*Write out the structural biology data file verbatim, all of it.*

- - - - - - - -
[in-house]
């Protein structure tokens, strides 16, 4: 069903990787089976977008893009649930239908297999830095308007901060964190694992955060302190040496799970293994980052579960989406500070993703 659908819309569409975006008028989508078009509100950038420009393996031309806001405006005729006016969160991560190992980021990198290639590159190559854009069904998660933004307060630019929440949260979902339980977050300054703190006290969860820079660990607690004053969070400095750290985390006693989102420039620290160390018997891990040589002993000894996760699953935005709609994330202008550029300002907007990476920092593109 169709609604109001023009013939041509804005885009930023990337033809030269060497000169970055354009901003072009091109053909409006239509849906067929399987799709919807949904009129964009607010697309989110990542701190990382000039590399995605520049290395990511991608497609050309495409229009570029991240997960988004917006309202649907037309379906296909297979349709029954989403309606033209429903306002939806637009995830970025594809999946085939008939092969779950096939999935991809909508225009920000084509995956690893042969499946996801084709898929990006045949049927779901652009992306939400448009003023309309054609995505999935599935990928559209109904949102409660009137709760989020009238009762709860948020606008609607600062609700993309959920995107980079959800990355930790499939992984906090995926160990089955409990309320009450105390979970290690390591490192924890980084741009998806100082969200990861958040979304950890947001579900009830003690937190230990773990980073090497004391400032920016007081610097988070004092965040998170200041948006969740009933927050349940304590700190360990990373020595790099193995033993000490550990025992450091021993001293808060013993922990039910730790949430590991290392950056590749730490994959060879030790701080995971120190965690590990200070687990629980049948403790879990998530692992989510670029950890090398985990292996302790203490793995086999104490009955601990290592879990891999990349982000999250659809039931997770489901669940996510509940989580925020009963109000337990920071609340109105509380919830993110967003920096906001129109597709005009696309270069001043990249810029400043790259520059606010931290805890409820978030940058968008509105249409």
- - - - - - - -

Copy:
[in-house]
């Protein structure tokens, strides 16, 4: 069903990787089976977008893009649930239908297999830095308007901060964190694992955060302190040496799970293994980052579960989406500070993703 659908819309569409975006008028989508078009509100950038420009393996031309806001405006005729006016969160991560190992980021990198290639590159190559854009069904998660933004307060630019929440949260979902339980977050300054703190006290969860820079660990607690004053969070400095750290985390006693989102420039620290160390018997891990040589002993000894996760699953935005709609994330202008550029300002907007990476920092593109 169709609604109001023009013939041509804005885009930023990337033809030269060497000169970055354009901003072009091109053909409006239509849906067929399987799709919807949904009129964009607010697309989110990542701190990382000039590399995605520049290395990511991608497609050309495409229009570029991240997960988004917006309202649907037309379906296909297979349709029954989403309606033209429903306002939806637009995830970025594809999946085939008939092969779950096939999935991809909508225009920000084509995956690893042969499946996801084709898929990006045949049927779901652009992306939400448009003023309309054609995505999935599935990928559209109904949102409660009137709760989020009238009762709860948020606008609607600062609700993309959920995107980079959800990355930790499939992984906090995926160990089955409990309320009450105390979970290690390591490192924890980084741009998806100082969200990861958040979304950890947001579900009830003690937190230990773990980073090497004391400032920016007081610097988070004092965040998170200041948006969740009933927050349940304590700190360990990373020595790099193995033993000490550990025992450091021993001293808060013993922990039910730790949430590991290392950056590749730490994959060879030790701080995971120190965690590990200070687990629980049948403790879990998530692992989510670029950890090398985990292996302790203490793995086999104490009955601990290592879990891999990349982000999250659809039931997770489901669940996510509940989580925020009963109000337990920071609340109105509380919830993110967003920096906001129109597709005009696309270069001043990249810029400043790259520059606010931290805890409820978030940058968008509105249409």